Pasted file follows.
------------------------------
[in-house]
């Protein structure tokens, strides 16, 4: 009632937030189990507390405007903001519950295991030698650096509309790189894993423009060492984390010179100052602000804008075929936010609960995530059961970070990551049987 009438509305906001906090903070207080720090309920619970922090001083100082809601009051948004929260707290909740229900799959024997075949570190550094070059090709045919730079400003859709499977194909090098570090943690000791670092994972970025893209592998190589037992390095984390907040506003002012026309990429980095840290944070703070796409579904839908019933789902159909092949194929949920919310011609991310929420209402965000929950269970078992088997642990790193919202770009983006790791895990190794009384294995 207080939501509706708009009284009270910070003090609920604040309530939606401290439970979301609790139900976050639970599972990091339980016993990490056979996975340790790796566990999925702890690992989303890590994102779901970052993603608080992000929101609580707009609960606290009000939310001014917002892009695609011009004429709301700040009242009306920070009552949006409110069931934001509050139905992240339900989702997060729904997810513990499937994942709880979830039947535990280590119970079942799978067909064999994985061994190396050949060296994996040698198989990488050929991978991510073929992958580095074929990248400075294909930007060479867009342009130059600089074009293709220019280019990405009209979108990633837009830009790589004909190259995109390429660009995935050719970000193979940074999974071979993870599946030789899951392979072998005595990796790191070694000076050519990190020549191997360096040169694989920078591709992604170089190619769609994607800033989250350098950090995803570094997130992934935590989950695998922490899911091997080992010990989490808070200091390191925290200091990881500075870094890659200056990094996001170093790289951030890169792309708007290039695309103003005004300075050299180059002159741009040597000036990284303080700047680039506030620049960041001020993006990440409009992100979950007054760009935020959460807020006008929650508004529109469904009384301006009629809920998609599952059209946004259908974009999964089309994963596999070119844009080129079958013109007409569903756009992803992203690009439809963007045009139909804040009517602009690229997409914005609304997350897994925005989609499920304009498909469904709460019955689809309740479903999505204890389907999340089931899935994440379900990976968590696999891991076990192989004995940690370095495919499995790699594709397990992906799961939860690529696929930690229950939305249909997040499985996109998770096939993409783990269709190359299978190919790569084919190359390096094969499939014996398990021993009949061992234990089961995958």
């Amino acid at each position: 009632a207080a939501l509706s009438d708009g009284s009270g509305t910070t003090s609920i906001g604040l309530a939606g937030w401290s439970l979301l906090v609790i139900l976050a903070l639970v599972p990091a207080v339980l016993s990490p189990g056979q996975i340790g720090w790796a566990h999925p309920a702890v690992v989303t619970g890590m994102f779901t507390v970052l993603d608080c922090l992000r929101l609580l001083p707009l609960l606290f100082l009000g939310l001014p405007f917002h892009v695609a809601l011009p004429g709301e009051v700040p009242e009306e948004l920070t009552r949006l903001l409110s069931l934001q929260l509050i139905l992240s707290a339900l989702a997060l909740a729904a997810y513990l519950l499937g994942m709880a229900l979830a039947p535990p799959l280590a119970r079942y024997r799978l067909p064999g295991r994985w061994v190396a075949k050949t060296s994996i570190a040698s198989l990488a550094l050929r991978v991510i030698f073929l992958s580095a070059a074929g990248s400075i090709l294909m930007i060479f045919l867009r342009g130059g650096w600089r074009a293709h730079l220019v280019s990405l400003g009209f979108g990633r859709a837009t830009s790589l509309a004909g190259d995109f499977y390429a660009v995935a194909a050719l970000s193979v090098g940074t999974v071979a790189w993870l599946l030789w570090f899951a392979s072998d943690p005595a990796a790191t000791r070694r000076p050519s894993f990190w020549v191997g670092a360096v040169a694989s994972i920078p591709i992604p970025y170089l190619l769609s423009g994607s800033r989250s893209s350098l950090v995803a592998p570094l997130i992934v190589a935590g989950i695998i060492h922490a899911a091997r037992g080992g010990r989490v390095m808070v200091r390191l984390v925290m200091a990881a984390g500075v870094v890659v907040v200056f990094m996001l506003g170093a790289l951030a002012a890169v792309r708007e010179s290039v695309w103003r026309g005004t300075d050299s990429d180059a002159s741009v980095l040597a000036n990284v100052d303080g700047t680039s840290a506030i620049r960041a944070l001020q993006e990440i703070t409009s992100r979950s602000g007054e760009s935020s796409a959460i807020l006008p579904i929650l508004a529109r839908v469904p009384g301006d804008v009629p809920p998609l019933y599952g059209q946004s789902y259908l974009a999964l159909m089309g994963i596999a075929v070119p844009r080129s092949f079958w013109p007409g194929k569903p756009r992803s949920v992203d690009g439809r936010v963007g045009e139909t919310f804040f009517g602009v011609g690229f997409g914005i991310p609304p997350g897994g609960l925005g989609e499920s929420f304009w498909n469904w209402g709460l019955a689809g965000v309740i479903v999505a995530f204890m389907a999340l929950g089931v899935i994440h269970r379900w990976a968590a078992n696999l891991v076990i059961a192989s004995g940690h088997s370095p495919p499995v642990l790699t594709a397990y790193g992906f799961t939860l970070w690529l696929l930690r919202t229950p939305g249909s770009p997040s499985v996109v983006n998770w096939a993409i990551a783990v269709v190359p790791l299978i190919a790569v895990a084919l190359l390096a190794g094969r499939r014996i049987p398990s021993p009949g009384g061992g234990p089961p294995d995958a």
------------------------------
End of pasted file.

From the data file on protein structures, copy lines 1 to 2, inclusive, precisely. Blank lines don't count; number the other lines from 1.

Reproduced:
[in-house]
């Protein structure tokens, strides 16, 4: 009632937030189990507390405007903001519950295991030698650096509309790189894993423009060492984390010179100052602000804008075929936010609960995530059961970070990551049987 009438509305906001906090903070207080720090309920619970922090001083100082809601009051948004929260707290909740229900799959024997075949570190550094070059090709045919730079400003859709499977194909090098570090943690000791670092994972970025893209592998190589037992390095984390907040506003002012026309990429980095840290944070703070796409579904839908019933789902159909092949194929949920919310011609991310929420209402965000929950269970078992088997642990790193919202770009983006790791895990190794009384294995 207080939501509706708009009284009270910070003090609920604040309530939606401290439970979301609790139900976050639970599972990091339980016993990490056979996975340790790796566990999925702890690992989303890590994102779901970052993603608080992000929101609580707009609960606290009000939310001014917002892009695609011009004429709301700040009242009306920070009552949006409110069931934001509050139905992240339900989702997060729904997810513990499937994942709880979830039947535990280590119970079942799978067909064999994985061994190396050949060296994996040698198989990488050929991978991510073929992958580095074929990248400075294909930007060479867009342009130059600089074009293709220019280019990405009209979108990633837009830009790589004909190259995109390429660009995935050719970000193979940074999974071979993870599946030789899951392979072998005595990796790191070694000076050519990190020549191997360096040169694989920078591709992604170089190619769609994607800033989250350098950090995803570094997130992934935590989950695998922490899911091997080992010990989490808070200091390191925290200091990881500075870094890659200056990094996001170093790289951030890169792309708007290039695309103003005004300075050299180059002159741009040597000036990284303080700047680039506030620049960041001020993006990440409009992100979950007054760009935020959460807020006008929650508004529109469904009384301006009629809920998609599952059209946004259908974009999964089309994963596999070119844009080129079958013109007409569903756009992803992203690009439809963007045009139909804040009517602009690229997409914005609304997350897994925005989609499920304009498909469904709460019955689809309740479903999505204890389907999340089931899935994440379900990976968590696999891991076990192989004995940690370095495919499995790699594709397990992906799961939860690529696929930690229950939305249909997040499985996109998770096939993409783990269709190359299978190919790569084919190359390096094969499939014996398990021993009949061992234990089961995958």